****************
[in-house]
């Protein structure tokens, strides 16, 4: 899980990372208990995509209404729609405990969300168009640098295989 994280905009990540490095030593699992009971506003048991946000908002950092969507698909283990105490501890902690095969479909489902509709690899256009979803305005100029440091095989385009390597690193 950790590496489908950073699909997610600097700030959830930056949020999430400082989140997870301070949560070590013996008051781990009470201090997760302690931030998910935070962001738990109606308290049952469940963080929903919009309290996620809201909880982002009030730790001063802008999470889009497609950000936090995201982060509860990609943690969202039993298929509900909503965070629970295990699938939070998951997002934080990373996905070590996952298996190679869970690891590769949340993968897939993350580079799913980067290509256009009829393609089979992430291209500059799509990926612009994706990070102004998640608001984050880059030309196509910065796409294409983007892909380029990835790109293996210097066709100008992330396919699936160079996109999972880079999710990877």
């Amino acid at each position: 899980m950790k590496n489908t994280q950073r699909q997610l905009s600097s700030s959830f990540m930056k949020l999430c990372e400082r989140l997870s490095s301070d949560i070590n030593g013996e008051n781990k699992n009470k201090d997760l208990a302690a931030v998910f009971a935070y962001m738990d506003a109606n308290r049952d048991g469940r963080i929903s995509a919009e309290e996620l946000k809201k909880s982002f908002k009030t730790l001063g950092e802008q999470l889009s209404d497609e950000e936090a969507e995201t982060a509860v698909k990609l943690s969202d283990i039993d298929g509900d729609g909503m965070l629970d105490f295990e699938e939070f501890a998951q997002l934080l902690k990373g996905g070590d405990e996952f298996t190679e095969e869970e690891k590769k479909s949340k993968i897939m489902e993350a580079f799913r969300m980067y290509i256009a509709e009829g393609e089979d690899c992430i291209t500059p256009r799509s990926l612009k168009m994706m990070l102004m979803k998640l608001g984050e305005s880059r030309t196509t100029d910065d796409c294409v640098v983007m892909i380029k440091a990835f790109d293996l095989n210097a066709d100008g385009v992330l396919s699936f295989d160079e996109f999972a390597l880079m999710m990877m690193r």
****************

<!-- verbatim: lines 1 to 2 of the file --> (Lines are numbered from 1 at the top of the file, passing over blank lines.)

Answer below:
[in-house]
């Protein structure tokens, strides 16, 4: 899980990372208990995509209404729609405990969300168009640098295989 994280905009990540490095030593699992009971506003048991946000908002950092969507698909283990105490501890902690095969479909489902509709690899256009979803305005100029440091095989385009390597690193 950790590496489908950073699909997610600097700030959830930056949020999430400082989140997870301070949560070590013996008051781990009470201090997760302690931030998910935070962001738990109606308290049952469940963080929903919009309290996620809201909880982002009030730790001063802008999470889009497609950000936090995201982060509860990609943690969202039993298929509900909503965070629970295990699938939070998951997002934080990373996905070590996952298996190679869970690891590769949340993968897939993350580079799913980067290509256009009829393609089979992430291209500059799509990926612009994706990070102004998640608001984050880059030309196509910065796409294409983007892909380029990835790109293996210097066709100008992330396919699936160079996109999972880079999710990877």